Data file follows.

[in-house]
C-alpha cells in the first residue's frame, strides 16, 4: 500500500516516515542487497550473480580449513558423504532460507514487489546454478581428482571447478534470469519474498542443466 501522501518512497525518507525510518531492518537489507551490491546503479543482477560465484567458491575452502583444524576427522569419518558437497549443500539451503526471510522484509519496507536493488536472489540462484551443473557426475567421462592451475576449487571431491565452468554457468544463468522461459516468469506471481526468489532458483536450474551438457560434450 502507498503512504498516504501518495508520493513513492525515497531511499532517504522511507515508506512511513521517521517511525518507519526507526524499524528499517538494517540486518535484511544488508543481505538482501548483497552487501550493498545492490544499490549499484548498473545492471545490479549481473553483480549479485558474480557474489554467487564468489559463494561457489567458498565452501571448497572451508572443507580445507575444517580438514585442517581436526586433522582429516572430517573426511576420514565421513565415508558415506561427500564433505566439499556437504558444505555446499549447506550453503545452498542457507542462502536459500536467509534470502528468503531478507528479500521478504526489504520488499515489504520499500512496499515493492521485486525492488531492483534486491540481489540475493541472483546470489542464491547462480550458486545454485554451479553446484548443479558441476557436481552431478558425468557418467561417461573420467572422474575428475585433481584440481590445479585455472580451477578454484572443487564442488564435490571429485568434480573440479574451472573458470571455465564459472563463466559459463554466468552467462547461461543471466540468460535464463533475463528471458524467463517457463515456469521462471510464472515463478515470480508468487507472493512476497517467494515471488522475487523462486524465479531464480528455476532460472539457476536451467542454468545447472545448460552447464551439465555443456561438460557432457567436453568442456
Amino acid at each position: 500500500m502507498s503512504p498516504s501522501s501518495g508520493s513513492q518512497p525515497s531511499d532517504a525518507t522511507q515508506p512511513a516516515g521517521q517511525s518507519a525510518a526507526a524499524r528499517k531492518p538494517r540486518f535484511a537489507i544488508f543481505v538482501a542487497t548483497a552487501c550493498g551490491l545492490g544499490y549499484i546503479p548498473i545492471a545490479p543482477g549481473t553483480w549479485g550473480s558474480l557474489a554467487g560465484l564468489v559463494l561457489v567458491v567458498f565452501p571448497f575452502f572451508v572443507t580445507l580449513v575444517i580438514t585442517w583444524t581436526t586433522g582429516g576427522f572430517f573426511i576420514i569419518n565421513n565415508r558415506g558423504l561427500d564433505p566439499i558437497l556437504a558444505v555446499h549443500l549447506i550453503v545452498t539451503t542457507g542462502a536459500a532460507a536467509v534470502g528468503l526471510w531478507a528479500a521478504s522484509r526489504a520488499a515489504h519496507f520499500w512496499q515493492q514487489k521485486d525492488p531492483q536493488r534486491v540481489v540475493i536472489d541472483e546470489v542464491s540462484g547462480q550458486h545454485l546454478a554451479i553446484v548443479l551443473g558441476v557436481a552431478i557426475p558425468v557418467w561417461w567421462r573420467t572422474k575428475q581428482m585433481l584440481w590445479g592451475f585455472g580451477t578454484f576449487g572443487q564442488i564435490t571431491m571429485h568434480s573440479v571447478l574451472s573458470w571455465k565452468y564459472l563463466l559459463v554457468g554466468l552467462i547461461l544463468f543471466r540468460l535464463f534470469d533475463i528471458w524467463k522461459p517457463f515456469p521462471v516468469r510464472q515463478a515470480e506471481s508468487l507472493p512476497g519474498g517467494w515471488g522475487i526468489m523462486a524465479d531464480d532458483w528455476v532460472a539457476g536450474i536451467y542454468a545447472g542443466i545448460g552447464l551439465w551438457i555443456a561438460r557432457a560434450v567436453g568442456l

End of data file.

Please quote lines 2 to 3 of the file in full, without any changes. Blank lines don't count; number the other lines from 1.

C-alpha cells in the first residue's frame, strides 16, 4: 500500500516516515542487497550473480580449513558423504532460507514487489546454478581428482571447478534470469519474498542443466 501522501518512497525518507525510518531492518537489507551490491546503479543482477560465484567458491575452502583444524576427522569419518558437497549443500539451503526471510522484509519496507536493488536472489540462484551443473557426475567421462592451475576449487571431491565452468554457468544463468522461459516468469506471481526468489532458483536450474551438457560434450 502507498503512504498516504501518495508520493513513492525515497531511499532517504522511507515508506512511513521517521517511525518507519526507526524499524528499517538494517540486518535484511544488508543481505538482501548483497552487501550493498545492490544499490549499484548498473545492471545490479549481473553483480549479485558474480557474489554467487564468489559463494561457489567458498565452501571448497572451508572443507580445507575444517580438514585442517581436526586433522582429516572430517573426511576420514565421513565415508558415506561427500564433505566439499556437504558444505555446499549447506550453503545452498542457507542462502536459500536467509534470502528468503531478507528479500521478504526489504520488499515489504520499500512496499515493492521485486525492488531492483534486491540481489540475493541472483546470489542464491547462480550458486545454485554451479553446484548443479558441476557436481552431478558425468557418467561417461573420467572422474575428475585433481584440481590445479585455472580451477578454484572443487564442488564435490571429485568434480573440479574451472573458470571455465564459472563463466559459463554466468552467462547461461543471466540468460535464463533475463528471458524467463517457463515456469521462471510464472515463478515470480508468487507472493512476497517467494515471488522475487523462486524465479531464480528455476532460472539457476536451467542454468545447472545448460552447464551439465555443456561438460557432457567436453568442456
Amino acid at each position: 500500500m502507498s503512504p498516504s501522501s501518495g508520493s513513492q518512497p525515497s531511499d532517504a525518507t522511507q515508506p512511513a516516515g521517521q517511525s518507519a525510518a526507526a524499524r528499517k531492518p538494517r540486518f535484511a537489507i544488508f543481505v538482501a542487497t548483497a552487501c550493498g551490491l545492490g544499490y549499484i546503479p548498473i545492471a545490479p543482477g549481473t553483480w549479485g550473480s558474480l557474489a554467487g560465484l564468489v559463494l561457489v567458491v567458498f565452501p571448497f575452502f572451508v572443507t580445507l580449513v575444517i580438514t585442517w583444524t581436526t586433522g582429516g576427522f572430517f573426511i576420514i569419518n565421513n565415508r558415506g558423504l561427500d564433505p566439499i558437497l556437504a558444505v555446499h549443500l549447506i550453503v545452498t539451503t542457507g542462502a536459500a532460507a536467509v534470502g528468503l526471510w531478507a528479500a521478504s522484509r526489504a520488499a515489504h519496507f520499500w512496499q515493492q514487489k521485486d525492488p531492483q536493488r534486491v540481489v540475493i536472489d541472483e546470489v542464491s540462484g547462480q550458486h545454485l546454478a554451479i553446484v548443479l551443473g558441476v557436481a552431478i557426475p558425468v557418467w561417461w567421462r573420467t572422474k575428475q581428482m585433481l584440481w590445479g592451475f585455472g580451477t578454484f576449487g572443487q564442488i564435490t571431491m571429485h568434480s573440479v571447478l574451472s573458470w571455465k565452468y564459472l563463466l559459463v554457468g554466468l552467462i547461461l544463468f543471466r540468460l535464463f534470469d533475463i528471458w524467463k522461459p517457463f515456469p521462471v516468469r510464472q515463478a515470480e506471481s508468487l507472493p512476497g519474498g517467494w515471488g522475487i526468489m523462486a524465479d531464480d532458483w528455476v532460472a539457476g536450474i536451467y542454468a545447472g542443466i545448460g552447464l551439465w551438457i555443456a561438460r557432457a560434450v567436453g568442456l